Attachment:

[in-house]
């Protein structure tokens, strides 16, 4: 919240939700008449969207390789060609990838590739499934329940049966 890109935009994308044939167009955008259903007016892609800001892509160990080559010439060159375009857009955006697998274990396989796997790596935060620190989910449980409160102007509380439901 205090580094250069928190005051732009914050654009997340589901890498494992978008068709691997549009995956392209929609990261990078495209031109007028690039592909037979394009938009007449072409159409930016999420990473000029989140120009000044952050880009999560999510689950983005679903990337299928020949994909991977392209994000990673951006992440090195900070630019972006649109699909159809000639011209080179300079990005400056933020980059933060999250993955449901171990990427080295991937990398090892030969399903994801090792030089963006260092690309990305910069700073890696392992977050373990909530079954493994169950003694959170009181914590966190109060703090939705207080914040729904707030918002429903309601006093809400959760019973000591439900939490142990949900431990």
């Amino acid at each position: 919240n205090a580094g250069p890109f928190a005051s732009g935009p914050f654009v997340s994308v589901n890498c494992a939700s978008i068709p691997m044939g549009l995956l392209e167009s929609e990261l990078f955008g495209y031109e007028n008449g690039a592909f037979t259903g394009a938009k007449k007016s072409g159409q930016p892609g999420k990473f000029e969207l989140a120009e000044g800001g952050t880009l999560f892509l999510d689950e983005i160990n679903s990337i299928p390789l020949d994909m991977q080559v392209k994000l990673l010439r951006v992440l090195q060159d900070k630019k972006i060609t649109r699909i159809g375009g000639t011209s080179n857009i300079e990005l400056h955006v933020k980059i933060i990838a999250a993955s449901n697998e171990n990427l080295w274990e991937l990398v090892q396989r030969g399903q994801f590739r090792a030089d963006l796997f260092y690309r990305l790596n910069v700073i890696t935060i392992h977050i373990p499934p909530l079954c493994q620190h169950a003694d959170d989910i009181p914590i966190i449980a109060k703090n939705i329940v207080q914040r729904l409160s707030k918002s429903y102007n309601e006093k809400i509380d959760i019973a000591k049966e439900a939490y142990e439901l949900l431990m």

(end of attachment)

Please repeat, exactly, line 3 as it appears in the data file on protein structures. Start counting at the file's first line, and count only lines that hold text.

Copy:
């Amino acid at each position: 919240n205090a580094g250069p890109f928190a005051s732009g935009p914050f654009v997340s994308v589901n890498c494992a939700s978008i068709p691997m044939g549009l995956l392209e167009s929609e990261l990078f955008g495209y031109e007028n008449g690039a592909f037979t259903g394009a938009k007449k007016s072409g159409q930016p892609g999420k990473f000029e969207l989140a120009e000044g800001g952050t880009l999560f892509l999510d689950e983005i160990n679903s990337i299928p390789l020949d994909m991977q080559v392209k994000l990673l010439r951006v992440l090195q060159d900070k630019k972006i060609t649109r699909i159809g375009g000639t011209s080179n857009i300079e990005l400056h955006v933020k980059i933060i990838a999250a993955s449901n697998e171990n990427l080295w274990e991937l990398v090892q396989r030969g399903q994801f590739r090792a030089d963006l796997f260092y690309r990305l790596n910069v700073i890696t935060i392992h977050i373990p499934p909530l079954c493994q620190h169950a003694d959170d989910i009181p914590i966190i449980a109060k703090n939705i329940v207080q914040r729904l409160s707030k918002s429903y102007n309601e006093k809400i509380d959760i019973a000591k049966e439900a939490y142990e439901l949900l431990m």